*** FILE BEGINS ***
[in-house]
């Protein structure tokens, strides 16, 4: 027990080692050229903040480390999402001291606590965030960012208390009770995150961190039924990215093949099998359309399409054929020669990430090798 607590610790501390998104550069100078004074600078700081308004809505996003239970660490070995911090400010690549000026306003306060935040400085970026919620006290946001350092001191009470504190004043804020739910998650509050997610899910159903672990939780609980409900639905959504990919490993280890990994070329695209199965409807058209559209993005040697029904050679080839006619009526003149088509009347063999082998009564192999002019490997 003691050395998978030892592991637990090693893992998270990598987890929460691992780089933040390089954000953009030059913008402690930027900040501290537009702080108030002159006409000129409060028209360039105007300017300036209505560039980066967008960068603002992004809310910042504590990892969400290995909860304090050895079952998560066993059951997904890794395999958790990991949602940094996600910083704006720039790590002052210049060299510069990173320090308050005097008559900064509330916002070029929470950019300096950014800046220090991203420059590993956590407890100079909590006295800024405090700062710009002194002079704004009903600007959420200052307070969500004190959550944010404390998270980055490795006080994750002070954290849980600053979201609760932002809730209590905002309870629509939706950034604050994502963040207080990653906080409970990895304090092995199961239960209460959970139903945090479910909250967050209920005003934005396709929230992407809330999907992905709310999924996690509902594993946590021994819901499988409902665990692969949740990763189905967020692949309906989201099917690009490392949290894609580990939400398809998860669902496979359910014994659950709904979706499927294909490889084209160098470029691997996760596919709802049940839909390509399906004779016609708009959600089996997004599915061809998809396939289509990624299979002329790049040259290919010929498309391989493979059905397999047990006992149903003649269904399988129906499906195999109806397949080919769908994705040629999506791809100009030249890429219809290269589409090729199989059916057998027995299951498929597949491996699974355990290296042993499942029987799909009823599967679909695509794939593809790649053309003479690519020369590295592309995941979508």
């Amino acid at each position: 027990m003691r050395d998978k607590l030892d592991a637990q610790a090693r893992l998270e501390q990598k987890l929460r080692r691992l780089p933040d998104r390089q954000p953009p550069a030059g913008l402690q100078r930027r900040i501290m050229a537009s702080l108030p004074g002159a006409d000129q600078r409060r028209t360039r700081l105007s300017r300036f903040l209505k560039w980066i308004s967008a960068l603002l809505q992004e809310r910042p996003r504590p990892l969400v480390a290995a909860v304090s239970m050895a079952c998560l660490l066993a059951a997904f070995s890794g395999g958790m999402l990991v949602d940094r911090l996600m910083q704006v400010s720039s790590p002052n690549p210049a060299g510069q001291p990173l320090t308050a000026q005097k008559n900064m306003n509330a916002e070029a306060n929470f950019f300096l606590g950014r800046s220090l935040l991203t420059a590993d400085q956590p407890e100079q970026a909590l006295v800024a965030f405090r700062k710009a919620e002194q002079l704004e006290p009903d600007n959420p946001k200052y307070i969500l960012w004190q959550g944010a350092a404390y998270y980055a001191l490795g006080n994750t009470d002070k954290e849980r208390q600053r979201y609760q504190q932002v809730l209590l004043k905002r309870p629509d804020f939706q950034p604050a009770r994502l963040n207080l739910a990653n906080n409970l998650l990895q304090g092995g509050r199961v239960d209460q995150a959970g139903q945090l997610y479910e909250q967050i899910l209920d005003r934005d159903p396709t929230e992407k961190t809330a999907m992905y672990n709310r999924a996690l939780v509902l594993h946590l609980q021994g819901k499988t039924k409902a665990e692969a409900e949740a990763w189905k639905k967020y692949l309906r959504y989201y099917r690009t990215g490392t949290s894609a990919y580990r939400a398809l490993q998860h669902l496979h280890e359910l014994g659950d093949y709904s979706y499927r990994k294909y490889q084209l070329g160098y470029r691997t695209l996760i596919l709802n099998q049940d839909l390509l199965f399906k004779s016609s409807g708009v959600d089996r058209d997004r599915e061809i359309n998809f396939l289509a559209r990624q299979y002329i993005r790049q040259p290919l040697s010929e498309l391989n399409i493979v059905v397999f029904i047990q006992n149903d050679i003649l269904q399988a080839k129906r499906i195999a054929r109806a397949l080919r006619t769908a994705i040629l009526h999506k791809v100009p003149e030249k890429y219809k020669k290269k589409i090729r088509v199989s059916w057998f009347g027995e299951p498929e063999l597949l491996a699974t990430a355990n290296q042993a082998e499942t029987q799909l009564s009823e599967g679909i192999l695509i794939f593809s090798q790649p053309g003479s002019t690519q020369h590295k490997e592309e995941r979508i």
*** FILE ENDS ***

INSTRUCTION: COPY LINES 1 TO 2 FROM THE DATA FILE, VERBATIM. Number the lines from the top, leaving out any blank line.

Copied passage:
[in-house]
């Protein structure tokens, strides 16, 4: 027990080692050229903040480390999402001291606590965030960012208390009770995150961190039924990215093949099998359309399409054929020669990430090798 607590610790501390998104550069100078004074600078700081308004809505996003239970660490070995911090400010690549000026306003306060935040400085970026919620006290946001350092001191009470504190004043804020739910998650509050997610899910159903672990939780609980409900639905959504990919490993280890990994070329695209199965409807058209559209993005040697029904050679080839006619009526003149088509009347063999082998009564192999002019490997 003691050395998978030892592991637990090693893992998270990598987890929460691992780089933040390089954000953009030059913008402690930027900040501290537009702080108030002159006409000129409060028209360039105007300017300036209505560039980066967008960068603002992004809310910042504590990892969400290995909860304090050895079952998560066993059951997904890794395999958790990991949602940094996600910083704006720039790590002052210049060299510069990173320090308050005097008559900064509330916002070029929470950019300096950014800046220090991203420059590993956590407890100079909590006295800024405090700062710009002194002079704004009903600007959420200052307070969500004190959550944010404390998270980055490795006080994750002070954290849980600053979201609760932002809730209590905002309870629509939706950034604050994502963040207080990653906080409970990895304090092995199961239960209460959970139903945090479910909250967050209920005003934005396709929230992407809330999907992905709310999924996690509902594993946590021994819901499988409902665990692969949740990763189905967020692949309906989201099917690009490392949290894609580990939400398809998860669902496979359910014994659950709904979706499927294909490889084209160098470029691997996760596919709802049940839909390509399906004779016609708009959600089996997004599915061809998809396939289509990624299979002329790049040259290919010929498309391989493979059905397999047990006992149903003649269904399988129906499906195999109806397949080919769908994705040629999506791809100009030249890429219809290269589409090729199989059916057998027995299951498929597949491996699974355990290296042993499942029987799909009823599967679909695509794939593809790649053309003479690519020369590295592309995941979508």